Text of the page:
I think these are some of the things that Nigel Howard addressed in his StreetLeverage – Live 2012 | Columbia, MD presentation, Deaf Interpreters: The State of Inclusion, in November of 2012, bringing up “the perception that ASL-English interpreters have that requesting to work with a deaf interpreter is an indication of an “inferior skill-set” and the “need to broaden the view of how and why deaf interpreters are used in order to improve their inclusion and contribution to the field.”[vi] I did not go to the presentation, but would appreciate contributions from those who did.
Beginning a Dialogue
I am sharing my own experiences openly in the interest of having an open discussion. Perhaps, though, I am alone in my experiences and the majority of our profession has good working relationships with Deaf interpreters. If this were the majority opinion, not only would I be relieved, I would be prouder of my profession (if not a little embarrassed for admitting my own ignorance.)
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[i] “Certified Deaf Interpreter (CDI) Examination Information Bulletin.” RID.org. Registry of Interpreters for the Deaf, 24 Sept. 2001. Web. 15 Feb. 2013. <http://www.rid.org/education/testing/index.cfm/AID/89>.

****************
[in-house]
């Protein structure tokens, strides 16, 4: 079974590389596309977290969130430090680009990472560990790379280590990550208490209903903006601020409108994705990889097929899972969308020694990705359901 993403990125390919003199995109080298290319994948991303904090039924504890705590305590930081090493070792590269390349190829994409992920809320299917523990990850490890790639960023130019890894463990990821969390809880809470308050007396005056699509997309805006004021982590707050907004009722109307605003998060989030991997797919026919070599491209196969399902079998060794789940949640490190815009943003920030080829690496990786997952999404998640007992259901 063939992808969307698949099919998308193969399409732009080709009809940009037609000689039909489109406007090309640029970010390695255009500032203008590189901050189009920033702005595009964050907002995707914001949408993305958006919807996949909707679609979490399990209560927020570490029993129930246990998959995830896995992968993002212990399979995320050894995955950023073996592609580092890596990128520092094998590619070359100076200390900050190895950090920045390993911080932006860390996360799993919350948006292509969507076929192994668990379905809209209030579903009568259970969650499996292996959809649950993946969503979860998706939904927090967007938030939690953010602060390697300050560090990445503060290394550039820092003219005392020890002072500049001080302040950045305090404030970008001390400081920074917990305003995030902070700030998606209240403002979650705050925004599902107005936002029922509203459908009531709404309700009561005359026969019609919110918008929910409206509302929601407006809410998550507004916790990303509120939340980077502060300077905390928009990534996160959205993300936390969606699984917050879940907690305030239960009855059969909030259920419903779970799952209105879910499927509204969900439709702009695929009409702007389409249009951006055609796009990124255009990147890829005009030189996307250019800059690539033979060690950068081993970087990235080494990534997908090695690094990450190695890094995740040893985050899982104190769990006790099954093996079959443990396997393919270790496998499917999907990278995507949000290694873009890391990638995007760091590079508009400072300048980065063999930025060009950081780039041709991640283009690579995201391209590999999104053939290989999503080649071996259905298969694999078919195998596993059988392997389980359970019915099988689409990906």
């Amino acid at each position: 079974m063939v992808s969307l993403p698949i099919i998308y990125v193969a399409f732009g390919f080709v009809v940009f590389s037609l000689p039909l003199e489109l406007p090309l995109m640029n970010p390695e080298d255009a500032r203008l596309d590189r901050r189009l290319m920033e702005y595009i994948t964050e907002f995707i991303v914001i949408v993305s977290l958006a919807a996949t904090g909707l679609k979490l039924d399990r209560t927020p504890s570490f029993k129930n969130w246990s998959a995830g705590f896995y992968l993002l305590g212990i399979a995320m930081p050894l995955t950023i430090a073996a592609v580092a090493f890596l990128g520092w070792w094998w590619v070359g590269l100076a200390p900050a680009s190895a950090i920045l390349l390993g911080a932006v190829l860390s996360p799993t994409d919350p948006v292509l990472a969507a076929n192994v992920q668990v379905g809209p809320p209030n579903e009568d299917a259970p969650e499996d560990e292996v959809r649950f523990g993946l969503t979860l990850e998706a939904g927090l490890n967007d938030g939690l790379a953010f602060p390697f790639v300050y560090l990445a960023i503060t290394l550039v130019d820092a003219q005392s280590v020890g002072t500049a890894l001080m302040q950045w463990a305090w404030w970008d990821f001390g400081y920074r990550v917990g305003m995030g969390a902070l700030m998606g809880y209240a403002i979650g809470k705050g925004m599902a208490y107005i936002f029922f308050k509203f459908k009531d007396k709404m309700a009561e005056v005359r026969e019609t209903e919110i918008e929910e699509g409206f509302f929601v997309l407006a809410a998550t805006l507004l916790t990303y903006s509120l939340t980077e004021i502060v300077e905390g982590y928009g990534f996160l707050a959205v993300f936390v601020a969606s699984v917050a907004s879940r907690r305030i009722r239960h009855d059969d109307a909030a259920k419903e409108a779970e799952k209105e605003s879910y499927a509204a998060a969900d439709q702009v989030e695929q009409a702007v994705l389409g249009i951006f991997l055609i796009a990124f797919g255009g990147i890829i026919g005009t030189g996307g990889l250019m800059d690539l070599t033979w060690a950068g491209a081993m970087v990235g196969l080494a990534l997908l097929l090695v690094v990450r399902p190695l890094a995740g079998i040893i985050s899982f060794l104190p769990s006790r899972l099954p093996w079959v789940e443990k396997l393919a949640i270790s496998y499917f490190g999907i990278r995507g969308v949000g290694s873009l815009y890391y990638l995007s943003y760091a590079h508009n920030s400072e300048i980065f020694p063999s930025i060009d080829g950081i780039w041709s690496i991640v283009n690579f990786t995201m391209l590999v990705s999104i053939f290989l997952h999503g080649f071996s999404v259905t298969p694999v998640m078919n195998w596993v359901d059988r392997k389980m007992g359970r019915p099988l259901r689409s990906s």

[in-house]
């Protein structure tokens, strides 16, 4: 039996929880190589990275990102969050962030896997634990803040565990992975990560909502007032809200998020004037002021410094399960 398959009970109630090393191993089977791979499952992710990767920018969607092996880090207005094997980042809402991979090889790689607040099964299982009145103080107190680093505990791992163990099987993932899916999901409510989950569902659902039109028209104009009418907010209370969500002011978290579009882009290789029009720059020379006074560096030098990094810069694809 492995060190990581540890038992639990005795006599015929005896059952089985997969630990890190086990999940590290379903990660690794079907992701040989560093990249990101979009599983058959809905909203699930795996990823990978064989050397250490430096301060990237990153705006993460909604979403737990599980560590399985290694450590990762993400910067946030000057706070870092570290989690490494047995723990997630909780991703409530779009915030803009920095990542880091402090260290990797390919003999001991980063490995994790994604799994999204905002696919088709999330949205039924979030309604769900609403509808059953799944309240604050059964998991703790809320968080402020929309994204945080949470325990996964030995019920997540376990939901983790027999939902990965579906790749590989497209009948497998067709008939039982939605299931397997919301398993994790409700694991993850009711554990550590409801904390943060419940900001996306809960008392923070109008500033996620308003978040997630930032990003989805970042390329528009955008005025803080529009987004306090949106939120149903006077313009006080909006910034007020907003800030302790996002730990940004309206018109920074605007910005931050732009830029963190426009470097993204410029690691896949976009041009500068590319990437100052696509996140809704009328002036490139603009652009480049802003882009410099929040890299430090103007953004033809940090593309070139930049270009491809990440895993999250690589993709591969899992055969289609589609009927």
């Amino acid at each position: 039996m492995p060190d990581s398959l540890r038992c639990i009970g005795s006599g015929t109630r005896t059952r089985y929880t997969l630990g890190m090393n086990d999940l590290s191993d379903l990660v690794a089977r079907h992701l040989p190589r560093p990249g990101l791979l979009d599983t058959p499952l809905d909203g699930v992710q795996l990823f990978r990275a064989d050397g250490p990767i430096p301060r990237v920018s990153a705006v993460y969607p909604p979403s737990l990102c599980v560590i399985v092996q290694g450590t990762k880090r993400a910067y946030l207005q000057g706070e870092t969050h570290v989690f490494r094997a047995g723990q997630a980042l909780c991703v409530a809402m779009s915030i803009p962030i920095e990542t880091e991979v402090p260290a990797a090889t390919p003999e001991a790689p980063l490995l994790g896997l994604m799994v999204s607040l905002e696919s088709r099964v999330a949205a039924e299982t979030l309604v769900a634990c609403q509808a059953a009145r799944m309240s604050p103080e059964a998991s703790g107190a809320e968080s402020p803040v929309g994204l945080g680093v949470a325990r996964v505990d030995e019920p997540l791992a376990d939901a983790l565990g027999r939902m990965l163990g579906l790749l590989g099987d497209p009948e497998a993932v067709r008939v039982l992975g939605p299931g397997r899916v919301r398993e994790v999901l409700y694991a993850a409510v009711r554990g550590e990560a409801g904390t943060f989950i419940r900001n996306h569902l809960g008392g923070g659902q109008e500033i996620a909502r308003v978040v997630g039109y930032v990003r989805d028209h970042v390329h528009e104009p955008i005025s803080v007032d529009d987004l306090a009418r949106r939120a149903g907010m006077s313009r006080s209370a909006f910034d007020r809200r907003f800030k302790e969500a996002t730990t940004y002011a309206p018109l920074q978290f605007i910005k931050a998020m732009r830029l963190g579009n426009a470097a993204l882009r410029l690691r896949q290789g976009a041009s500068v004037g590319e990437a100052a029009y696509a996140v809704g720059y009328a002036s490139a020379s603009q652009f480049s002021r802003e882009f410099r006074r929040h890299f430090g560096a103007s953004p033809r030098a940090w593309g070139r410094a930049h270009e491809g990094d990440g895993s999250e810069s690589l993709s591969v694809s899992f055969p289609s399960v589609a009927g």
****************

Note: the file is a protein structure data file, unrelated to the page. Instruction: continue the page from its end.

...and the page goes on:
[iii] Calculated by adding the total CDIs (139), the total who hold the RSC without certifications that Deaf interpreters are not eligible for (21), and the total of those who hold the CLIP-R without CDI (2). It is possible that some who hold the RSC alone are hearing, which is why I refer to this number as an estimate.
[iv] Trudy Suggs mentions that she is a deaf interpreter: http://www.streetleverage.com/2012/12/deaf-disempowerment-and-todays-interpreter/
Brandon Arthur describes Nigel Howard’s presentation “Deaf Interpreters: The State of Inclusion” in http://www.streetleverage.com/2012/11/a-salute-to-big-thinking-sign-language-interpreters and http://www.streetleverage.com/streetleverage-live
Robyn Dean says that hearing and deaf interpreters participated in supervision sessions in http://www.streetleverage.com/2012/04/ethical-development-a-sign-of-the-times-for-sign-language-interpreters
Debra Russell talks about Deaf interpreters being part of international collaboration efforts in http://www.streetleverage.com/2012/03/international-collaboration-should-sign-language-interpreters-do-more
[v] Some states only have one certified Deaf interpreter listed, but again this is only the number of interpreters who hold an RID certification.
[vi] http://www.streetleverage.com/2012/11/a-salute-to-big-thinking-sign-language-interpreters/ Nigel’s talk explored some of the perceptions that challenge better integration of deaf interpreters into the field and into daily practice. Most notably, the perception that ASL-English interpreters have that requesting to work with a deaf interpreter is an indication of an inferior skill-set.